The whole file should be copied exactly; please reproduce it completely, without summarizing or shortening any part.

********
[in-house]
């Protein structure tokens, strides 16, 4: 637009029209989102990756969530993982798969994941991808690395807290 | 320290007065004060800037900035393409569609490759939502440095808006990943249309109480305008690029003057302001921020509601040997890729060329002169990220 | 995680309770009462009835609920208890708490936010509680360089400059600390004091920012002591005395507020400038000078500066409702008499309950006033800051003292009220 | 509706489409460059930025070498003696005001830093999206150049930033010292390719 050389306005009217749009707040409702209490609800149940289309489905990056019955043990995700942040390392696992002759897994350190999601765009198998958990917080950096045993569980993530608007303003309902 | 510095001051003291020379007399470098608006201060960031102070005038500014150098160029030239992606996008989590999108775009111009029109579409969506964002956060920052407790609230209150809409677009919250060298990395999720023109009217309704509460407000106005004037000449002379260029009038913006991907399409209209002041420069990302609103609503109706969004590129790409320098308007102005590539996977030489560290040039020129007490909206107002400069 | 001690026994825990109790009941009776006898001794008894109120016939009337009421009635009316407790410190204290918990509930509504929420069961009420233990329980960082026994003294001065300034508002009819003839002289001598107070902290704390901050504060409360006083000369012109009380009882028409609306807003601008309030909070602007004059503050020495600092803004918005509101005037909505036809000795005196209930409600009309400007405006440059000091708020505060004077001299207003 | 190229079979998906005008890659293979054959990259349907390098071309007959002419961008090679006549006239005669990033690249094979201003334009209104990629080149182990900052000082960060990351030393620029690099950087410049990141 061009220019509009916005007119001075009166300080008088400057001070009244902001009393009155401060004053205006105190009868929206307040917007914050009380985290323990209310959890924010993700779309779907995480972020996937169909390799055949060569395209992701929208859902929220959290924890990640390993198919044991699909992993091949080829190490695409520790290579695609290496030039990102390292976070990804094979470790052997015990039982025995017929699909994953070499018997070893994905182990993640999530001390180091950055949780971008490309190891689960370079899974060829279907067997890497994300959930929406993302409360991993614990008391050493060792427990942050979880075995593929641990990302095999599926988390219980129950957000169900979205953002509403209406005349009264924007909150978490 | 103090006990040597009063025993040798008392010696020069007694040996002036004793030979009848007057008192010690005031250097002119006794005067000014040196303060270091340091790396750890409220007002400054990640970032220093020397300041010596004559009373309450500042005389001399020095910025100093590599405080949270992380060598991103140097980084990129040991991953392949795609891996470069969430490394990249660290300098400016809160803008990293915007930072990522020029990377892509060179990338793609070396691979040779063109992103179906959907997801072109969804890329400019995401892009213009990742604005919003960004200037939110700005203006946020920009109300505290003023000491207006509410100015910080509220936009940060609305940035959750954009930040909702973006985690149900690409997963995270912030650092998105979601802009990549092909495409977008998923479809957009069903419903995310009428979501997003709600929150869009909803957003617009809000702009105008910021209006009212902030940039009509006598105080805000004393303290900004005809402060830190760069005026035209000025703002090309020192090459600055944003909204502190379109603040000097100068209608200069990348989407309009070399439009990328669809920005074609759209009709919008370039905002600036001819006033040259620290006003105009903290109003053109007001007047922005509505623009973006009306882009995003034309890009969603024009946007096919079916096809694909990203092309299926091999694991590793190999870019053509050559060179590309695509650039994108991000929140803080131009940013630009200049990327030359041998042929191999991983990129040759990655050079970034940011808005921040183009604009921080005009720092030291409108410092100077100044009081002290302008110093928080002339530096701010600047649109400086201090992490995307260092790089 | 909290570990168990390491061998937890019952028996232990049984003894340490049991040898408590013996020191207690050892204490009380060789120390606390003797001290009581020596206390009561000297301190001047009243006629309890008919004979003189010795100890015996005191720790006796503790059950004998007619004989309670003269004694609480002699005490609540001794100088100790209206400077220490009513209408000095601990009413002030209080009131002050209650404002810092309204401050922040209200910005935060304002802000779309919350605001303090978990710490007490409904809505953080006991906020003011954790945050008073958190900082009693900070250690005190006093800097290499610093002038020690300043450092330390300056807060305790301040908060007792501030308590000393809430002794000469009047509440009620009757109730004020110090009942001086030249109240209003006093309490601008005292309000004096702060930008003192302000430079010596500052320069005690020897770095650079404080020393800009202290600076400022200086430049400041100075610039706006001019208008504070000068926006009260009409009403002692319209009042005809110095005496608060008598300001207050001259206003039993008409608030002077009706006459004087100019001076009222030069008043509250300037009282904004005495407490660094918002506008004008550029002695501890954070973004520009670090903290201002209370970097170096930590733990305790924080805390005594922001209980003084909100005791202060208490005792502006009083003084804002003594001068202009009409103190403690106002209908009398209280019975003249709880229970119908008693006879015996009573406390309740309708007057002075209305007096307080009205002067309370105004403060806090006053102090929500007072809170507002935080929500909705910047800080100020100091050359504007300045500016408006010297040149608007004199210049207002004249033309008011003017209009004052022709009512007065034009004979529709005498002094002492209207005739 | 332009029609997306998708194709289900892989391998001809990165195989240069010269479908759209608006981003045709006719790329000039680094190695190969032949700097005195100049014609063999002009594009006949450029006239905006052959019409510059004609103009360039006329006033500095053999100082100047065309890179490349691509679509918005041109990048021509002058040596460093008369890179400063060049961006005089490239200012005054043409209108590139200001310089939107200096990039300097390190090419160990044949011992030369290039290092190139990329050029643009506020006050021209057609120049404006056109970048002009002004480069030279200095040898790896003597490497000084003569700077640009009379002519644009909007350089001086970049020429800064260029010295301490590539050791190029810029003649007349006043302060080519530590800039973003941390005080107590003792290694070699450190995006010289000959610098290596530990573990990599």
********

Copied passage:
[in-house]
């Protein structure tokens, strides 16, 4: 637009029209989102990756969530993982798969994941991808690395807290 | 320290007065004060800037900035393409569609490759939502440095808006990943249309109480305008690029003057302001921020509601040997890729060329002169990220 | 995680309770009462009835609920208890708490936010509680360089400059600390004091920012002591005395507020400038000078500066409702008499309950006033800051003292009220 | 509706489409460059930025070498003696005001830093999206150049930033010292390719 050389306005009217749009707040409702209490609800149940289309489905990056019955043990995700942040390392696992002759897994350190999601765009198998958990917080950096045993569980993530608007303003309902 | 510095001051003291020379007399470098608006201060960031102070005038500014150098160029030239992606996008989590999108775009111009029109579409969506964002956060920052407790609230209150809409677009919250060298990395999720023109009217309704509460407000106005004037000449002379260029009038913006991907399409209209002041420069990302609103609503109706969004590129790409320098308007102005590539996977030489560290040039020129007490909206107002400069 | 001690026994825990109790009941009776006898001794008894109120016939009337009421009635009316407790410190204290918990509930509504929420069961009420233990329980960082026994003294001065300034508002009819003839002289001598107070902290704390901050504060409360006083000369012109009380009882028409609306807003601008309030909070602007004059503050020495600092803004918005509101005037909505036809000795005196209930409600009309400007405006440059000091708020505060004077001299207003 | 190229079979998906005008890659293979054959990259349907390098071309007959002419961008090679006549006239005669990033690249094979201003334009209104990629080149182990900052000082960060990351030393620029690099950087410049990141 061009220019509009916005007119001075009166300080008088400057001070009244902001009393009155401060004053205006105190009868929206307040917007914050009380985290323990209310959890924010993700779309779907995480972020996937169909390799055949060569395209992701929208859902929220959290924890990640390993198919044991699909992993091949080829190490695409520790290579695609290496030039990102390292976070990804094979470790052997015990039982025995017929699909994953070499018997070893994905182990993640999530001390180091950055949780971008490309190891689960370079899974060829279907067997890497994300959930929406993302409360991993614990008391050493060792427990942050979880075995593929641990990302095999599926988390219980129950957000169900979205953002509403209406005349009264924007909150978490 | 103090006990040597009063025993040798008392010696020069007694040996002036004793030979009848007057008192010690005031250097002119006794005067000014040196303060270091340091790396750890409220007002400054990640970032220093020397300041010596004559009373309450500042005389001399020095910025100093590599405080949270992380060598991103140097980084990129040991991953392949795609891996470069969430490394990249660290300098400016809160803008990293915007930072990522020029990377892509060179990338793609070396691979040779063109992103179906959907997801072109969804890329400019995401892009213009990742604005919003960004200037939110700005203006946020920009109300505290003023000491207006509410100015910080509220936009940060609305940035959750954009930040909702973006985690149900690409997963995270912030650092998105979601802009990549092909495409977008998923479809957009069903419903995310009428979501997003709600929150869009909803957003617009809000702009105008910021209006009212902030940039009509006598105080805000004393303290900004005809402060830190760069005026035209000025703002090309020192090459600055944003909204502190379109603040000097100068209608200069990348989407309009070399439009990328669809920005074609759209009709919008370039905002600036001819006033040259620290006003105009903290109003053109007001007047922005509505623009973006009306882009995003034309890009969603024009946007096919079916096809694909990203092309299926091999694991590793190999870019053509050559060179590309695509650039994108991000929140803080131009940013630009200049990327030359041998042929191999991983990129040759990655050079970034940011808005921040183009604009921080005009720092030291409108410092100077100044009081002290302008110093928080002339530096701010600047649109400086201090992490995307260092790089 | 909290570990168990390491061998937890019952028996232990049984003894340490049991040898408590013996020191207690050892204490009380060789120390606390003797001290009581020596206390009561000297301190001047009243006629309890008919004979003189010795100890015996005191720790006796503790059950004998007619004989309670003269004694609480002699005490609540001794100088100790209206400077220490009513209408000095601990009413002030209080009131002050209650404002810092309204401050922040209200910005935060304002802000779309919350605001303090978990710490007490409904809505953080006991906020003011954790945050008073958190900082009693900070250690005190006093800097290499610093002038020690300043450092330390300056807060305790301040908060007792501030308590000393809430002794000469009047509440009620009757109730004020110090009942001086030249109240209003006093309490601008005292309000004096702060930008003192302000430079010596500052320069005690020897770095650079404080020393800009202290600076400022200086430049400041100075610039706006001019208008504070000068926006009260009409009403002692319209009042005809110095005496608060008598300001207050001259206003039993008409608030002077009706006459004087100019001076009222030069008043509250300037009282904004005495407490660094918002506008004008550029002695501890954070973004520009670090903290201002209370970097170096930590733990305790924080805390005594922001209980003084909100005791202060208490005792502006009083003084804002003594001068202009009409103190403690106002209908009398209280019975003249709880229970119908008693006879015996009573406390309740309708007057002075209305007096307080009205002067309370105004403060806090006053102090929500007072809170507002935080929500909705910047800080100020100091050359504007300045500016408006010297040149608007004199210049207002004249033309008011003017209009004052022709009512007065034009004979529709005498002094002492209207005739 | 332009029609997306998708194709289900892989391998001809990165195989240069010269479908759209608006981003045709006719790329000039680094190695190969032949700097005195100049014609063999002009594009006949450029006239905006052959019409510059004609103009360039006329006033500095053999100082100047065309890179490349691509679509918005041109990048021509002058040596460093008369890179400063060049961006005089490239200012005054043409209108590139200001310089939107200096990039300097390190090419160990044949011992030369290039290092190139990329050029643009506020006050021209057609120049404006056109970048002009002004480069030279200095040898790896003597490497000084003569700077640009009379002519644009909007350089001086970049020429800064260029010295301490590539050791190029810029003649007349006043302060080519530590800039973003941390005080107590003792290694070699450190995006010289000959610098290596530990573990990599």